The debate over a proposed new hospital complex for St. Vincent Catholic Medical Centers and the accompanying development of apartments and townhouses is heating up as the plan goes before the city’s Landmarks Preservation Commission for a hearing on Tuesday.
At the center is real estate developer William Rudin, also chairman of the Association for a Better New York, who wants to build the largest residential housing development that the notoriously development-adverse Greenwich Village community has seen in decades. Mr. Rudin and his Rudin Management Co. are key to the project, as St. Vincent’s would sell him its existing site and use the proceeds to help build an $800 million hospital across the street.
More than anything else, Mr. Rudin faces history in the Village—both in the neighborhood’s historic-district restrictions and in its tendency to mount successful opposition campaigns and stop developments it dislikes. Even the ever powerful Robert Moses was handed a major defeat in the Village, which crushed his plans to build a highway through the area.
“Building in New York City is difficult—that’s a given,” Mr. Rudin said. “In the Village, we think that there’s obviously a lot of people who are passionate about their community and feel very strongly about the historic nature.”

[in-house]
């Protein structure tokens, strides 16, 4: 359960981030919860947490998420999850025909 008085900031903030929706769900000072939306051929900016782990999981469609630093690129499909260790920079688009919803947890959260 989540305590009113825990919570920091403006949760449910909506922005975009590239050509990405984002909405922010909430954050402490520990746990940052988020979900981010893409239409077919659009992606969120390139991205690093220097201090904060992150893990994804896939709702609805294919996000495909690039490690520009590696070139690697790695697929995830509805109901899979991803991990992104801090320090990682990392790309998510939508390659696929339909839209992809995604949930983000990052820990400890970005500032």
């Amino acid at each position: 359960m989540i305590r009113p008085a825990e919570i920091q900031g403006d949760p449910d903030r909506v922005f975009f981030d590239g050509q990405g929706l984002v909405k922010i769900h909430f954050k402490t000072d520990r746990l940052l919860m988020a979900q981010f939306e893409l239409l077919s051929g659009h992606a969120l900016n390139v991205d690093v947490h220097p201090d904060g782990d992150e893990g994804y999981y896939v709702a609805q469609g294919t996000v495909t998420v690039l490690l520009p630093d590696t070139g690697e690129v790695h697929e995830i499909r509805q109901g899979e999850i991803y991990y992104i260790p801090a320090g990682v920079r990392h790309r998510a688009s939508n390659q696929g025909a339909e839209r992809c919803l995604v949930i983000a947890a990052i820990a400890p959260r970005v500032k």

Rudin Management Co. would pay St. Vincent’s $310 million for the current site, which would be demolished to make way for the main building of the over 600,000-square-foot development, which tops off at 265 feet. That would make it one of the higher structures in the neighborhood. The hospital would build a new facility across the street that reaches 321 feet, a height that preservationists have opposed.
Preservationists, who have submitted an alternative plan that the hospital has dismissed as unfeasible, say both the Pei Cobb Freed & Partners-designed hospital and the FXFowle-designed residential development are far too out of scale for the historic neighborhood.
“Really, what Rudin is proposing to do wouldn’t even get a second glance were it not for the fact that he’s attached himself to this hospital,” said Andrew Berman, executive director of the Greenwich Village Society for Historic Preservation.
Mr. Berman, whose powerful society has put opposing the hospital project as presented at the top of its agenda, said that the neighborhood has seen some new development in recent years. He also said the area has a strong track record of defeating large projects.
“You’d have a highway going through Washington Square Park, you’d have a highway going through the south Village and Soho; you’d have the entire West Village demolished for slum clearance,” Mr. Berman said of a Village without preservation movements.
Mr. Rudin, who noted that over 3,000 people have joined a group supporting a new St. Vincent’s, defended his plan as architecturally respectful of the neighborhood, and tried to dampen allegations that he was going to make a killing on the deal.
“Look what’s happened in the economy,” Mr. Rudin said. “Everybody thinks we’re going to make all this money. The reality is, who knows what’s going to happen? We’re taking a huge risk.”